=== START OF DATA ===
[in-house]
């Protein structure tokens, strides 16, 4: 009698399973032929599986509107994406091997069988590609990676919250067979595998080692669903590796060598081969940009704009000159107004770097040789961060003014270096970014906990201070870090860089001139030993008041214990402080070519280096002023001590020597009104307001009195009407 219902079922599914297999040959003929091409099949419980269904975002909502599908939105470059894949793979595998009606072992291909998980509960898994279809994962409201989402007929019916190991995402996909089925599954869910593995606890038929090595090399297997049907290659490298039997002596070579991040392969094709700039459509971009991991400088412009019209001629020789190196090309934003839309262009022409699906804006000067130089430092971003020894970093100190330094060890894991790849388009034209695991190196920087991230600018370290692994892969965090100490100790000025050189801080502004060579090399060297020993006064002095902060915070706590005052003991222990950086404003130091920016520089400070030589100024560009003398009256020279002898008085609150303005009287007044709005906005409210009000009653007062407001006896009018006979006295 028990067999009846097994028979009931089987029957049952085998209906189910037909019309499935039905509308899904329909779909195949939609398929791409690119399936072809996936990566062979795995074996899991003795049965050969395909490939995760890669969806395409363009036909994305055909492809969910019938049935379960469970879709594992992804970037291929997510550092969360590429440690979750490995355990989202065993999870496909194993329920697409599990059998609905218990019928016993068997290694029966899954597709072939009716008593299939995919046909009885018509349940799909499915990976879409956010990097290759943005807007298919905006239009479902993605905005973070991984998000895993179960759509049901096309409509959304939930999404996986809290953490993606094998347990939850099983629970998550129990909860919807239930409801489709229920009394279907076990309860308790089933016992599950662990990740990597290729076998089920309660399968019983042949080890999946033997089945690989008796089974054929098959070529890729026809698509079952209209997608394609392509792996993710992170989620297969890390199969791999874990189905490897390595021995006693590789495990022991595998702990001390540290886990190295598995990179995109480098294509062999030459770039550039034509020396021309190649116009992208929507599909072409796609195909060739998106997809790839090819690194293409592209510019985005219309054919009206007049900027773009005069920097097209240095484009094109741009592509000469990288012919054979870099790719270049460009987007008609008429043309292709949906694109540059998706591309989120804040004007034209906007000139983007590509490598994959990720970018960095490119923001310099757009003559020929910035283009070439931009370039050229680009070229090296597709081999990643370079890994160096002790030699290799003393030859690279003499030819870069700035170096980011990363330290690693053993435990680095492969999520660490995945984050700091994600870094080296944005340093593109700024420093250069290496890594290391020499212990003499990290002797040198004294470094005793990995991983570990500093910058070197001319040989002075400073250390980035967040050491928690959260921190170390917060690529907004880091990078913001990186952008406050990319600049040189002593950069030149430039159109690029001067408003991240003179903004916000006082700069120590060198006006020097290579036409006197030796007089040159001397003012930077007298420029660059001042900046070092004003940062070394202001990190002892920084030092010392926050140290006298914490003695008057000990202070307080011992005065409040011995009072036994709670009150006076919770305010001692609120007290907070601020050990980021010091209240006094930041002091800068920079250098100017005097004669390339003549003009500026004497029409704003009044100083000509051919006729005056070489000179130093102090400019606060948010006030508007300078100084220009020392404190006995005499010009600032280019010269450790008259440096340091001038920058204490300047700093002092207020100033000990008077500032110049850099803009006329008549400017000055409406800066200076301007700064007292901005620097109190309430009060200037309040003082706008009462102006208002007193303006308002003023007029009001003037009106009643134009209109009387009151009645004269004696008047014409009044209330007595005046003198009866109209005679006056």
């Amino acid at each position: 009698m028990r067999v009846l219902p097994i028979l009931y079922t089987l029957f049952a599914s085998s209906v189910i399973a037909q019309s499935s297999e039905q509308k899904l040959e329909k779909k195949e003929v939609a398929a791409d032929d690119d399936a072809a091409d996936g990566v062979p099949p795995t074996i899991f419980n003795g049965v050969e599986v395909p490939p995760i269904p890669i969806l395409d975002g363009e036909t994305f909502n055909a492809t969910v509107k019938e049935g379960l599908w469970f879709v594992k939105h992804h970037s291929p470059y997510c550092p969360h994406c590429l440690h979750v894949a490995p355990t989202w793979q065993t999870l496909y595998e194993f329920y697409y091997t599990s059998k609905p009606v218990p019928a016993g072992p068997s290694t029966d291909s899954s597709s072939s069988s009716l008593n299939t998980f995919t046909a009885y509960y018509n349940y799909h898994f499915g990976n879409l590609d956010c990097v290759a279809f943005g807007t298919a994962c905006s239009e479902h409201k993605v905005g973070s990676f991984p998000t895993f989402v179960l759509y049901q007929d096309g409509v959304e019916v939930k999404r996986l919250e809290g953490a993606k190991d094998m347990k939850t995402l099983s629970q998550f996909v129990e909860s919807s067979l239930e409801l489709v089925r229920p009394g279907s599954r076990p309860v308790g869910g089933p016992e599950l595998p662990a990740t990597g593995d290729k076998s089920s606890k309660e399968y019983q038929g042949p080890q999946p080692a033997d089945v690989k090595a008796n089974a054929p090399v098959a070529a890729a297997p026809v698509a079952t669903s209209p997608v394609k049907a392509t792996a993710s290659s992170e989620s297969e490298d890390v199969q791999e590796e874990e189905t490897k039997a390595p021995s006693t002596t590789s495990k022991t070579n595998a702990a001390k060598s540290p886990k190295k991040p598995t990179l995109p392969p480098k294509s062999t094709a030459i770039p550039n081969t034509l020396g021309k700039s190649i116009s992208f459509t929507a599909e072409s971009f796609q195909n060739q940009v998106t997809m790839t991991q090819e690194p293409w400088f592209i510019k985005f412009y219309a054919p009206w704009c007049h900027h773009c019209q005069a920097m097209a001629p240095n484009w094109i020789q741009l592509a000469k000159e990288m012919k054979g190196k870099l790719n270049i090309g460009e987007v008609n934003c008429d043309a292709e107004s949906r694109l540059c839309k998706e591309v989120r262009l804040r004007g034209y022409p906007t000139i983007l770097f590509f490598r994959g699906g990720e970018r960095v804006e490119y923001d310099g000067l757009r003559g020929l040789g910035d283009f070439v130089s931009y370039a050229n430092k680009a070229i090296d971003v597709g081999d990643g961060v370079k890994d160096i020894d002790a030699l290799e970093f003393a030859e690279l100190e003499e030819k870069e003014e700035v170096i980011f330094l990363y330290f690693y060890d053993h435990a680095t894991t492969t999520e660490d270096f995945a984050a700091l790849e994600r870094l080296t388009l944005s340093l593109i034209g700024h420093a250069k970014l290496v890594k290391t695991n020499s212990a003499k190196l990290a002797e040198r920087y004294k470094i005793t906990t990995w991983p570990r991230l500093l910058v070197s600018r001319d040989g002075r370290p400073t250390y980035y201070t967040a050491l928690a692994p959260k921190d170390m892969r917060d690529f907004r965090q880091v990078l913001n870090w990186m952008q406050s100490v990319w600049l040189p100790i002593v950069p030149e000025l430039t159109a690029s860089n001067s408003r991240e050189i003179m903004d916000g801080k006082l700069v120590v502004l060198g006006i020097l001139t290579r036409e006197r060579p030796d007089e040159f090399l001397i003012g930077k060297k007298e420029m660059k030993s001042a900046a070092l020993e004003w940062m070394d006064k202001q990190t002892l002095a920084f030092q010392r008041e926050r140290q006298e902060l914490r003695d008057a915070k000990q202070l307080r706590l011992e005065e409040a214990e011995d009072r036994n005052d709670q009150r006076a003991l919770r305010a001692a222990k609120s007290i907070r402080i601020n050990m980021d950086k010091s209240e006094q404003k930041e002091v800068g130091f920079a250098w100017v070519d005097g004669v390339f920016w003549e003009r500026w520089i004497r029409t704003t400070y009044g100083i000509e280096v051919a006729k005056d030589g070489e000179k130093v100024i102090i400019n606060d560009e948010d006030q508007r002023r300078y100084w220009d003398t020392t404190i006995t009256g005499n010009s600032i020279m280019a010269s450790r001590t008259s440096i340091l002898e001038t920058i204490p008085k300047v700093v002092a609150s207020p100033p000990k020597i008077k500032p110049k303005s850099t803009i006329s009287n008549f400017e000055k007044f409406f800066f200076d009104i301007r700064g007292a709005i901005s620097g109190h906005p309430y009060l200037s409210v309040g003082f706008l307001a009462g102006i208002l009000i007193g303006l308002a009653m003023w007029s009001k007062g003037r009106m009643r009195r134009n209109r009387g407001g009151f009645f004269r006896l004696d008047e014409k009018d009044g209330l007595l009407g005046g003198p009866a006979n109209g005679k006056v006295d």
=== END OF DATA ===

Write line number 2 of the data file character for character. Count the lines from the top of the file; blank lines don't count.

């Protein structure tokens, strides 16, 4: 009698399973032929599986509107994406091997069988590609990676919250067979595998080692669903590796060598081969940009704009000159107004770097040789961060003014270096970014906990201070870090860089001139030993008041214990402080070519280096002023001590020597009104307001009195009407 219902079922599914297999040959003929091409099949419980269904975002909502599908939105470059894949793979595998009606072992291909998980509960898994279809994962409201989402007929019916190991995402996909089925599954869910593995606890038929090595090399297997049907290659490298039997002596070579991040392969094709700039459509971009991991400088412009019209001629020789190196090309934003839309262009022409699906804006000067130089430092971003020894970093100190330094060890894991790849388009034209695991190196920087991230600018370290692994892969965090100490100790000025050189801080502004060579090399060297020993006064002095902060915070706590005052003991222990950086404003130091920016520089400070030589100024560009003398009256020279002898008085609150303005009287007044709005906005409210009000009653007062407001006896009018006979006295 028990067999009846097994028979009931089987029957049952085998209906189910037909019309499935039905509308899904329909779909195949939609398929791409690119399936072809996936990566062979795995074996899991003795049965050969395909490939995760890669969806395409363009036909994305055909492809969910019938049935379960469970879709594992992804970037291929997510550092969360590429440690979750490995355990989202065993999870496909194993329920697409599990059998609905218990019928016993068997290694029966899954597709072939009716008593299939995919046909009885018509349940799909499915990976879409956010990097290759943005807007298919905006239009479902993605905005973070991984998000895993179960759509049901096309409509959304939930999404996986809290953490993606094998347990939850099983629970998550129990909860919807239930409801489709229920009394279907076990309860308790089933016992599950662990990740990597290729076998089920309660399968019983042949080890999946033997089945690989008796089974054929098959070529890729026809698509079952209209997608394609392509792996993710992170989620297969890390199969791999874990189905490897390595021995006693590789495990022991595998702990001390540290886990190295598995990179995109480098294509062999030459770039550039034509020396021309190649116009992208929507599909072409796609195909060739998106997809790839090819690194293409592209510019985005219309054919009206007049900027773009005069920097097209240095484009094109741009592509000469990288012919054979870099790719270049460009987007008609008429043309292709949906694109540059998706591309989120804040004007034209906007000139983007590509490598994959990720970018960095490119923001310099757009003559020929910035283009070439931009370039050229680009070229090296597709081999990643370079890994160096002790030699290799003393030859690279003499030819870069700035170096980011990363330290690693053993435990680095492969999520660490995945984050700091994600870094080296944005340093593109700024420093250069290496890594290391020499212990003499990290002797040198004294470094005793990995991983570990500093910058070197001319040989002075400073250390980035967040050491928690959260921190170390917060690529907004880091990078913001990186952008406050990319600049040189002593950069030149430039159109690029001067408003991240003179903004916000006082700069120590060198006006020097290579036409006197030796007089040159001397003012930077007298420029660059001042900046070092004003940062070394202001990190002892920084030092010392926050140290006298914490003695008057000990202070307080011992005065409040011995009072036994709670009150006076919770305010001692609120007290907070601020050990980021010091209240006094930041002091800068920079250098100017005097004669390339003549003009500026004497029409704003009044100083000509051919006729005056070489000179130093102090400019606060948010006030508007300078100084220009020392404190006995005499010009600032280019010269450790008259440096340091001038920058204490300047700093002092207020100033000990008077500032110049850099803009006329008549400017000055409406800066200076301007700064007292901005620097109190309430009060200037309040003082706008009462102006208002007193303006308002003023007029009001003037009106009643134009209109009387009151009645004269004696008047014409009044209330007595005046003198009866109209005679006056």